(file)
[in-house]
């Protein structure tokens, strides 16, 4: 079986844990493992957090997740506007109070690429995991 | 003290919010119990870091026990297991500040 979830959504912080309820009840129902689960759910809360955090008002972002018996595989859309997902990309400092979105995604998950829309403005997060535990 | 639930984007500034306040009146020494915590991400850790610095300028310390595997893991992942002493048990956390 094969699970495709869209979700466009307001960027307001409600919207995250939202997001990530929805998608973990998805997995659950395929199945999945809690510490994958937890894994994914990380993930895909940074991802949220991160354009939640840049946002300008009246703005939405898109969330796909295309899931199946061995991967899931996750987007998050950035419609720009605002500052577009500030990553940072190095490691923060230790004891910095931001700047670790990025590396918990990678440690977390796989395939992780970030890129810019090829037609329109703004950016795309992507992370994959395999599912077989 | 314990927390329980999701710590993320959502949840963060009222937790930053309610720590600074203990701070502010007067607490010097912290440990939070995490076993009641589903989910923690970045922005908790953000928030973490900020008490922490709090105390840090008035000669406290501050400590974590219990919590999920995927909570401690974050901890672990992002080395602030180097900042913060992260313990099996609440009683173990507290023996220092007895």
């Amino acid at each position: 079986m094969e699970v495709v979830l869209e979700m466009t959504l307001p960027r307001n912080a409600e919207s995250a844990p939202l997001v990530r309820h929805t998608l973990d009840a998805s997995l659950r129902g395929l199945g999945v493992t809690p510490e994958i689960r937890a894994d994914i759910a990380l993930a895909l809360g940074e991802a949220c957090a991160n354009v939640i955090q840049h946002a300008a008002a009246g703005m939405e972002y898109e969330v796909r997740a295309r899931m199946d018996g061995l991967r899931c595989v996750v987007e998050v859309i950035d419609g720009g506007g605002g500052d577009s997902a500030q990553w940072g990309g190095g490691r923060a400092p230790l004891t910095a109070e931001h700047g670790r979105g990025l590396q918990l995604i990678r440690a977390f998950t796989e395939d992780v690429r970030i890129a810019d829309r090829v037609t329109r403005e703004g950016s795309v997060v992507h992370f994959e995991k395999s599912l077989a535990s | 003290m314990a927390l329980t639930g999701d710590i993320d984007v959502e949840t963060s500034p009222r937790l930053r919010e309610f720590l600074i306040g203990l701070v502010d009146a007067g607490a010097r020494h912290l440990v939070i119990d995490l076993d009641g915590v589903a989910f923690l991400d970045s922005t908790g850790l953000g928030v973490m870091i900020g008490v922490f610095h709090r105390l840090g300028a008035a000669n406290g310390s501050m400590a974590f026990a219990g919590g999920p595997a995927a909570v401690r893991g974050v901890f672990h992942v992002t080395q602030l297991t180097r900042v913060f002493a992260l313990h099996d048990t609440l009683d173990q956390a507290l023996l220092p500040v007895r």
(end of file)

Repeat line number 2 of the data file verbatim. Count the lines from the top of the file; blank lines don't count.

């Protein structure tokens, strides 16, 4: 079986844990493992957090997740506007109070690429995991 | 003290919010119990870091026990297991500040 979830959504912080309820009840129902689960759910809360955090008002972002018996595989859309997902990309400092979105995604998950829309403005997060535990 | 639930984007500034306040009146020494915590991400850790610095300028310390595997893991992942002493048990956390 094969699970495709869209979700466009307001960027307001409600919207995250939202997001990530929805998608973990998805997995659950395929199945999945809690510490994958937890894994994914990380993930895909940074991802949220991160354009939640840049946002300008009246703005939405898109969330796909295309899931199946061995991967899931996750987007998050950035419609720009605002500052577009500030990553940072190095490691923060230790004891910095931001700047670790990025590396918990990678440690977390796989395939992780970030890129810019090829037609329109703004950016795309992507992370994959395999599912077989 | 314990927390329980999701710590993320959502949840963060009222937790930053309610720590600074203990701070502010007067607490010097912290440990939070995490076993009641589903989910923690970045922005908790953000928030973490900020008490922490709090105390840090008035000669406290501050400590974590219990919590999920995927909570401690974050901890672990992002080395602030180097900042913060992260313990099996609440009683173990507290023996220092007895």